Vimentin (57 kDa) is the most ubiquituos intermediate filament protein and the first to be expressed during cell differentiation. All primitive cell types express vimentin but in most non-mesenchymal cells it is replaced by other intermediate filament proteins during differentiation. Vimentin is expressed in a wide variety of mesenchymal cell types: fibroblasts, endothelial cells etc., and in a number of other cell types derived from mesoderm, e.g., mesothelium and ovarian granulosa cells. However, in non-vascular smooth muscle cells, vimentin is often replaced by desmin. In striated muscle, vimetin is also replaced by desmin. However, during regeneration, vimentin is reexpressed. Cells of the lymfo-haemopoietic system (lymphocytes, macrophages etc.) also express vimentin, sometimes in scarce amounts. Vimentin is also found in mesoderm derived epithelia, e.g. kidney (Bowman capsule), endometrium and ovary (surface epithelium), in myoepithelial cells (breast, salivary and sweat glands), an in thyroid gland epithelium. In these cell types, as in mesothelial cells, vimentin is coexpressed with cytokeratin. Furthermore, vimentin is detected in many cells from the neural crest. Particularly melanocytes express abundant vimentin. In glial cells vimentin is coexpressed with glial filament acidic protein (GFAP).
Vimentin is present in many different neoplasms but is particulary expressed in those originated from mesenchymal cells. Sarcomas e.g., fibrosarcoma, malignt fibrous histiocytoma, angiosarcoma, and leio- and rhabdomyosarcoma, as well as lymphomas, malignant melanoma and schwannoma, are virtually always vimentin positive. Mesoderm derived carcinomas like renal cell carcinoma, adrenal cortical carcinoma and adenocarcinomas from endometrium and ovary usually express vimentin. Also thyroid carcinomas are vimentin positive. Any low differentiated or sarcomatoid carcinoma may express some vimentin.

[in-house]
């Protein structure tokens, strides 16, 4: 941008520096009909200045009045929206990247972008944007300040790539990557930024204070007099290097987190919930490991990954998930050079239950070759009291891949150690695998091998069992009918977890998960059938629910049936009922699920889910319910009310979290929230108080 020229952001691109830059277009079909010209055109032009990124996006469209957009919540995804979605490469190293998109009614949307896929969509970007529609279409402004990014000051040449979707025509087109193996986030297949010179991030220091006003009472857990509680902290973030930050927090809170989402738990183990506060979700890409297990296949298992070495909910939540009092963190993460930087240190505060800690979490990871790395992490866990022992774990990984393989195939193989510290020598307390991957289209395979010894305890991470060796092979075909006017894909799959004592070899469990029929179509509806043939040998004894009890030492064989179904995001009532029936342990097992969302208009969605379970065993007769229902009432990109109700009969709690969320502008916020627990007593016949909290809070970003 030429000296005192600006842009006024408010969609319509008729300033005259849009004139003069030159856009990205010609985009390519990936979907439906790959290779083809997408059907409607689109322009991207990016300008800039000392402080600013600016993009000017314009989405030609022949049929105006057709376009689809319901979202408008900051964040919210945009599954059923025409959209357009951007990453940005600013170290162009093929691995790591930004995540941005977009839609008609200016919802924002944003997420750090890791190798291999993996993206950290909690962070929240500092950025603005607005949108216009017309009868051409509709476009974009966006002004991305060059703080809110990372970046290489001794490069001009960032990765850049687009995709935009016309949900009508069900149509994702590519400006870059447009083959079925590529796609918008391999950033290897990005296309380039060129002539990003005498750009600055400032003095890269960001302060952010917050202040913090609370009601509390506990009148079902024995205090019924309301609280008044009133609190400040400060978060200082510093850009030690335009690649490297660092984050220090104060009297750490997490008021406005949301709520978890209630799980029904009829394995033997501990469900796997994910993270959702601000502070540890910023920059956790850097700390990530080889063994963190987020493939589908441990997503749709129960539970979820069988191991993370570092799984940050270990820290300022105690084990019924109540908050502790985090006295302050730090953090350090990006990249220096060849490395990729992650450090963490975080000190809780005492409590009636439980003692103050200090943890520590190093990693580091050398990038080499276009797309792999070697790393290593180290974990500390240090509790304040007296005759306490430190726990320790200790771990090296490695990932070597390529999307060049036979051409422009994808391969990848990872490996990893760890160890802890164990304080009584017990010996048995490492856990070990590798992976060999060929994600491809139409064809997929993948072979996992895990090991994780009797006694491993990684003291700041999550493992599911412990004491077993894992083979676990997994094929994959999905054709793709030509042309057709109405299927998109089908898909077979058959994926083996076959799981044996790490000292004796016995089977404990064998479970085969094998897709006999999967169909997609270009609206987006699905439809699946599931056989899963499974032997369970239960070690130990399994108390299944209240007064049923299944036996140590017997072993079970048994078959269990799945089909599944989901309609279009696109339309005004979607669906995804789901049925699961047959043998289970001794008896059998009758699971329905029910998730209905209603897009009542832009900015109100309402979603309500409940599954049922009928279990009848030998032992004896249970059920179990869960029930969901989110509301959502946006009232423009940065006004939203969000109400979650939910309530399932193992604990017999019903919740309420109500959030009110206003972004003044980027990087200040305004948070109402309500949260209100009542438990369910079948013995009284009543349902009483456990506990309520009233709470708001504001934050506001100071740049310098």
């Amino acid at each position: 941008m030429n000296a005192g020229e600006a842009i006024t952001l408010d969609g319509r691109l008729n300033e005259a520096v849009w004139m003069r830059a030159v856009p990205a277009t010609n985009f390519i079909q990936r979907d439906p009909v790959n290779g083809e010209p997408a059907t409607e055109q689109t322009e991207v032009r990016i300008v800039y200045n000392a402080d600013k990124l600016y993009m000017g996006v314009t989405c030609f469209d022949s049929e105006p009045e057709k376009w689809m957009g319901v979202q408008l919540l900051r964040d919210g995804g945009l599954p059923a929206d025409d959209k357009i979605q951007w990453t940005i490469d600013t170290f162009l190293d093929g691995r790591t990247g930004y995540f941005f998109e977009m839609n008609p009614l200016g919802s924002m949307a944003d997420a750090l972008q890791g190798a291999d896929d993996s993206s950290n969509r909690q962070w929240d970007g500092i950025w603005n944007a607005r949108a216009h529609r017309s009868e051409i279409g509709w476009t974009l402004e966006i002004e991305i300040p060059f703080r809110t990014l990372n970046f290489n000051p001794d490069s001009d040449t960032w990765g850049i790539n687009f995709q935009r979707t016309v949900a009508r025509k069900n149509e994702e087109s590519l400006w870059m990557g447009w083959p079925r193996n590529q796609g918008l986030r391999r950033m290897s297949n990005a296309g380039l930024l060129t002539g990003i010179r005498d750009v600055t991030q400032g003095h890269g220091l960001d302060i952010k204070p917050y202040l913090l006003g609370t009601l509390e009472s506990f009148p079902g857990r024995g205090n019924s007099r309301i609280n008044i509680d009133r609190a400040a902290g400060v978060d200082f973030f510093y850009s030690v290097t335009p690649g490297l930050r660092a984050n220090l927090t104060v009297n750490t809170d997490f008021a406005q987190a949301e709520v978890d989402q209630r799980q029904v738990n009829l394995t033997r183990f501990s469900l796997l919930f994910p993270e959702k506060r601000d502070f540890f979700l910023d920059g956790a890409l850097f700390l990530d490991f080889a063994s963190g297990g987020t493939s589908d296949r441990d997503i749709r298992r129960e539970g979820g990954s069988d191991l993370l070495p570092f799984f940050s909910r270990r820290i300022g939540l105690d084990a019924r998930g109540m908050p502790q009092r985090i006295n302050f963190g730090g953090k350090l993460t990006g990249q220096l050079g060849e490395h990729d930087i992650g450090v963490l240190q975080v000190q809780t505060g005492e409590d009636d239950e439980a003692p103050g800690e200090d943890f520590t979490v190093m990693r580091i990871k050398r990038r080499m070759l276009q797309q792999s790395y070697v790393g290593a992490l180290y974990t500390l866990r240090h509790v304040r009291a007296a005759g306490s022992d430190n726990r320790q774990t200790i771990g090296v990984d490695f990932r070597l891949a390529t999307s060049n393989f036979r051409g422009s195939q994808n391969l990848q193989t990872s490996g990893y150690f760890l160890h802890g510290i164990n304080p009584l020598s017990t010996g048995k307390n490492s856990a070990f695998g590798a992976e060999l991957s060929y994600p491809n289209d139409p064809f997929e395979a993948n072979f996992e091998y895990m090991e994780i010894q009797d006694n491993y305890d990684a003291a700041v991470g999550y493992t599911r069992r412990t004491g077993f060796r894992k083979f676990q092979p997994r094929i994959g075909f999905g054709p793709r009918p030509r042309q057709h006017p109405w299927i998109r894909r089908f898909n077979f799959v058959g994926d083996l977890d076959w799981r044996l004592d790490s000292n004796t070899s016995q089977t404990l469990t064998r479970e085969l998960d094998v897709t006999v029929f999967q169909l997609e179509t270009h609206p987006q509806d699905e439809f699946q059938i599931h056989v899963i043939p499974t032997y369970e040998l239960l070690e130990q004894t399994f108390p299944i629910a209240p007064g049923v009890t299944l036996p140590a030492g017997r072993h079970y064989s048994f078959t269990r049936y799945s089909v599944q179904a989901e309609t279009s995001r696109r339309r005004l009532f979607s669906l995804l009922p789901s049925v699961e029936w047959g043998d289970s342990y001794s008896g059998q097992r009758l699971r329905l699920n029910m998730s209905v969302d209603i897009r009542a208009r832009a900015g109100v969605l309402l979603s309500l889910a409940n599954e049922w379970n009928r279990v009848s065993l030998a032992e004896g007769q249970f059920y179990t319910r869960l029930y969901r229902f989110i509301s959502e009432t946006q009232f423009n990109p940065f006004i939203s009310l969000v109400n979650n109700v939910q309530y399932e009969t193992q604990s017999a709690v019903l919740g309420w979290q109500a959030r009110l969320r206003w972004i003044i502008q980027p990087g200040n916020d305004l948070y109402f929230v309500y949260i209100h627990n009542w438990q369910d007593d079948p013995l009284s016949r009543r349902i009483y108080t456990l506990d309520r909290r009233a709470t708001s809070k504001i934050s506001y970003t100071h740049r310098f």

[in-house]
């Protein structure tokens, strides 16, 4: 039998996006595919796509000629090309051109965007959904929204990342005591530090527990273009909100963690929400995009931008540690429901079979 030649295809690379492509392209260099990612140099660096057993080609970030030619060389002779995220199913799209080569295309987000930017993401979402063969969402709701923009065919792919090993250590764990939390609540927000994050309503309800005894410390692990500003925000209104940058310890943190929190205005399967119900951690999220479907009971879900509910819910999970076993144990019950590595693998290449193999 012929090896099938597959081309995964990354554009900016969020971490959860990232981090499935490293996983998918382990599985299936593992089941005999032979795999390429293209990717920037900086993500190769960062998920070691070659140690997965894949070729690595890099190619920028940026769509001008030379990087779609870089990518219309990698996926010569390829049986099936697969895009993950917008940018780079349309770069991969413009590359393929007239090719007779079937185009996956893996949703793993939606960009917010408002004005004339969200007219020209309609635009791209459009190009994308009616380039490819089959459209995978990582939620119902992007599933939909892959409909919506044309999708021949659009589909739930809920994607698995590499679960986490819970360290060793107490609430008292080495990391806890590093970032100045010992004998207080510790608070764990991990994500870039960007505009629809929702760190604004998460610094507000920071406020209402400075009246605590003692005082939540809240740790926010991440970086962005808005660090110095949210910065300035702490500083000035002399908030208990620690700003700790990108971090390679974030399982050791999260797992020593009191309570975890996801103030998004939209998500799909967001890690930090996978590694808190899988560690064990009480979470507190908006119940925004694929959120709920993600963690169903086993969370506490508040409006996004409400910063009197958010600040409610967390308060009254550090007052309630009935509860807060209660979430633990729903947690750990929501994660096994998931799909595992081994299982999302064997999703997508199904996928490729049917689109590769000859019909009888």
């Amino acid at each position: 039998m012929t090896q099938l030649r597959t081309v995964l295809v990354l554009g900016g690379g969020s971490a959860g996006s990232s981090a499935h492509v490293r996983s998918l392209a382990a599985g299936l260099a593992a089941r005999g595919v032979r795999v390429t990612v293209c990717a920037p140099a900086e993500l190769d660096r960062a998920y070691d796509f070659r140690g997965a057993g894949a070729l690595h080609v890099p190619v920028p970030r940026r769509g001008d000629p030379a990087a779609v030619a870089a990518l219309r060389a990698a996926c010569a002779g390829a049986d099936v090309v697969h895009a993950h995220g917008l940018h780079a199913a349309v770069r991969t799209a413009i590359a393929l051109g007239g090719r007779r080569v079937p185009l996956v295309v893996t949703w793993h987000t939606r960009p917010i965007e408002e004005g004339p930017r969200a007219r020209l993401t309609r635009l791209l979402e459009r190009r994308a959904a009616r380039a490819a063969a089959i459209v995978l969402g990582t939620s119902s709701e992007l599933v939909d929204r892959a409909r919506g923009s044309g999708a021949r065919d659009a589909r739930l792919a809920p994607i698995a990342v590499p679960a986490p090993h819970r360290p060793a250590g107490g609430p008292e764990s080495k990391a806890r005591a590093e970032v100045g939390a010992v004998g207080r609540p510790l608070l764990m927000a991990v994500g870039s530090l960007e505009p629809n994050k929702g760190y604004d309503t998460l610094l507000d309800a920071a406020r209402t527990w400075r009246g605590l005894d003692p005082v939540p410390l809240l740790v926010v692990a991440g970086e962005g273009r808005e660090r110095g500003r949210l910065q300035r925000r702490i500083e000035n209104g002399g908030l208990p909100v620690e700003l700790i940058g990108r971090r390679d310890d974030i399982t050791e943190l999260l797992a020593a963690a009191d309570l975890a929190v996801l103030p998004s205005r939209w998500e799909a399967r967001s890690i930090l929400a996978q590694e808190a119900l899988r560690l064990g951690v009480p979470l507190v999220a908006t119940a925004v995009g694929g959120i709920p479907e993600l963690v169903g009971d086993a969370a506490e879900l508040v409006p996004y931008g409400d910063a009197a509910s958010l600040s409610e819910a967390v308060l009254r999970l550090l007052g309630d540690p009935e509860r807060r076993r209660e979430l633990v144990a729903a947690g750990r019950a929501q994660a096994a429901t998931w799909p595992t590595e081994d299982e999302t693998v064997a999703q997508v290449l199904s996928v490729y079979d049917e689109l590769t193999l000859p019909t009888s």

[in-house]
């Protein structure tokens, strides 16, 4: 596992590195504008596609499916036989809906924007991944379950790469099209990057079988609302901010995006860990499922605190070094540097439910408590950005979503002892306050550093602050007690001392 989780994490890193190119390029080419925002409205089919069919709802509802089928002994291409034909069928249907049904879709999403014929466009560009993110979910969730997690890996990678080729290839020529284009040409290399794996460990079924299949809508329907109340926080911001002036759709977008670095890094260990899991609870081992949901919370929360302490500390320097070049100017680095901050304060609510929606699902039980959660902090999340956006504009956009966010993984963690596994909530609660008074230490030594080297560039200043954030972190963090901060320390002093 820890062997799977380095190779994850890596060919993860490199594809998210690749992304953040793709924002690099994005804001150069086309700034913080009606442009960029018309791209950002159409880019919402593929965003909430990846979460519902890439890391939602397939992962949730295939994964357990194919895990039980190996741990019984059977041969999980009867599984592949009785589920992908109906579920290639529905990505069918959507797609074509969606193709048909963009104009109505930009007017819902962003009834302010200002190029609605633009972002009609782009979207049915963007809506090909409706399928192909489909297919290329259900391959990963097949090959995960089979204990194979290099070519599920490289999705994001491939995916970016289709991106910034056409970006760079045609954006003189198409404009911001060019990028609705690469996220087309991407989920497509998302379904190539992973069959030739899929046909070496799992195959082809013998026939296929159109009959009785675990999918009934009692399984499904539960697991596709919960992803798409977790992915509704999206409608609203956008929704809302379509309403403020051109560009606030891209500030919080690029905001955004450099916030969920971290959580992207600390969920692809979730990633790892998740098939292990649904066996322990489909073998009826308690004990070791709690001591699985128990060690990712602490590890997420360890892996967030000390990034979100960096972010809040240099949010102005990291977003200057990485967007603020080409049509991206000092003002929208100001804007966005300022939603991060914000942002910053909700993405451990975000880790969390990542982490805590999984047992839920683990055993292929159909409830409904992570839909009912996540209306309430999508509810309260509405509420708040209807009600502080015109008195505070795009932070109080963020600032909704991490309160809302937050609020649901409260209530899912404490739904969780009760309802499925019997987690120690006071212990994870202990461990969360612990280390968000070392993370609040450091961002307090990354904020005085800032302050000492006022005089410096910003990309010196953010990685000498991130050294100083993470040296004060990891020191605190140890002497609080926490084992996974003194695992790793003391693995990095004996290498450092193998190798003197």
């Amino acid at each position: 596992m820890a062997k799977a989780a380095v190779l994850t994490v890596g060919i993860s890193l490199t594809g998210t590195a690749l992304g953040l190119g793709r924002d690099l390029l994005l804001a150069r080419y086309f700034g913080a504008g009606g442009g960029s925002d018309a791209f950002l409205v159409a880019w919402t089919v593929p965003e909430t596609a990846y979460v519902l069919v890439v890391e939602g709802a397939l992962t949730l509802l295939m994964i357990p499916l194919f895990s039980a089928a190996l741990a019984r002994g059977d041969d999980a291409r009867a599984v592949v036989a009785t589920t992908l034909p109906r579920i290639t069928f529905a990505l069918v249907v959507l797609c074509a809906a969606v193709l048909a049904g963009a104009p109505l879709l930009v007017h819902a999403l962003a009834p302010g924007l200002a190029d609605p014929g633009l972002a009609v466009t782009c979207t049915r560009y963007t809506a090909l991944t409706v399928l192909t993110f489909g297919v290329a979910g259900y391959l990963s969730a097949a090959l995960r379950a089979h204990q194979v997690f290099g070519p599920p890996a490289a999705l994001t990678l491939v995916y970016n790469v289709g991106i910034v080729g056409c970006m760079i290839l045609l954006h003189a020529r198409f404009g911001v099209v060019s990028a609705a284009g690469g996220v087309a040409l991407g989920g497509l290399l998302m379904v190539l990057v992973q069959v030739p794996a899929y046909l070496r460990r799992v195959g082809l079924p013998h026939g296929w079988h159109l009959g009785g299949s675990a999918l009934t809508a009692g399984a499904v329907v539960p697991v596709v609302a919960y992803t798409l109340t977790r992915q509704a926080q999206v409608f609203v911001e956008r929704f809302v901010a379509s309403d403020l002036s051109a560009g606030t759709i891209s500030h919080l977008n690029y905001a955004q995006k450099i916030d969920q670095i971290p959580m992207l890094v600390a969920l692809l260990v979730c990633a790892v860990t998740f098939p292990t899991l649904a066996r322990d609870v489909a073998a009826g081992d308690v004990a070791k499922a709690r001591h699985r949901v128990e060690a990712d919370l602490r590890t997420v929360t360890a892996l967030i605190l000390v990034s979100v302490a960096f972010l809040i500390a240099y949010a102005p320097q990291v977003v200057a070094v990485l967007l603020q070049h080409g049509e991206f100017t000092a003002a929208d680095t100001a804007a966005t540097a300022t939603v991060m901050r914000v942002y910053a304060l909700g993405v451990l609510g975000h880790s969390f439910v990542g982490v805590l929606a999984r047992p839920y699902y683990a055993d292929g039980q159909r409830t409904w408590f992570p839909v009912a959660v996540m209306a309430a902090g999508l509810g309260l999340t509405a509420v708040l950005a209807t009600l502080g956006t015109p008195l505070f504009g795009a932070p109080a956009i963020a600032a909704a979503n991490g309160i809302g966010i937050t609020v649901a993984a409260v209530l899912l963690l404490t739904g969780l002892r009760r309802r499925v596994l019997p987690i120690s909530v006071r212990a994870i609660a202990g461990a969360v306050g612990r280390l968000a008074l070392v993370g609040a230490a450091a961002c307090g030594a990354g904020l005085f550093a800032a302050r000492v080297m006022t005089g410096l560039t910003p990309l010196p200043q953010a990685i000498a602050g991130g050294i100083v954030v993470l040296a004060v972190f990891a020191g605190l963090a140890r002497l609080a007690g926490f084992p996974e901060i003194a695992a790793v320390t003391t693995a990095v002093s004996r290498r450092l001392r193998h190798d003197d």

Vimentin is frequently included in the so-called primary panel (together with CD45, cytokeratin, and S-100 protein): Intense staining reaction for vimentin without coexpression of other intermediate filament proteins is strongly suggestive of a mesenchymal tumour or a malignant melanoma. However, in biopsies representing only a sarcomatoid part of renal cell carcinoma a.o. a strong positivity for vimentin without cytokeratin expression may be seen. Tumours like lymphomas and seminomas have the same intermediate filament profile, but the vimentin expression is usually weaker.
Liver, colon and pancreas are recommended as controls.
In liver, the protocol must be calibrated to give an intense staining reaction of virtually all Kupffer cells, whereas, endothelial cells of the sinusoids must display an at least weak intensity. Liver cells should be negative.
In the colon, dispersed intraepithelial T-cells must show an at least moderate staining reaction. Endothelial cells of large vessels and stromal cells (e.g. fibroblasts and lymphocytes) must display a strong but distinct cytoplasmic staining intensity. Epithelial cells of the colon mucosa should be negative.
In the pancreas, the vast majority of epithelial cells of exocrine acini should display a weak to strong predominantly cytoplasmic staining reaction.
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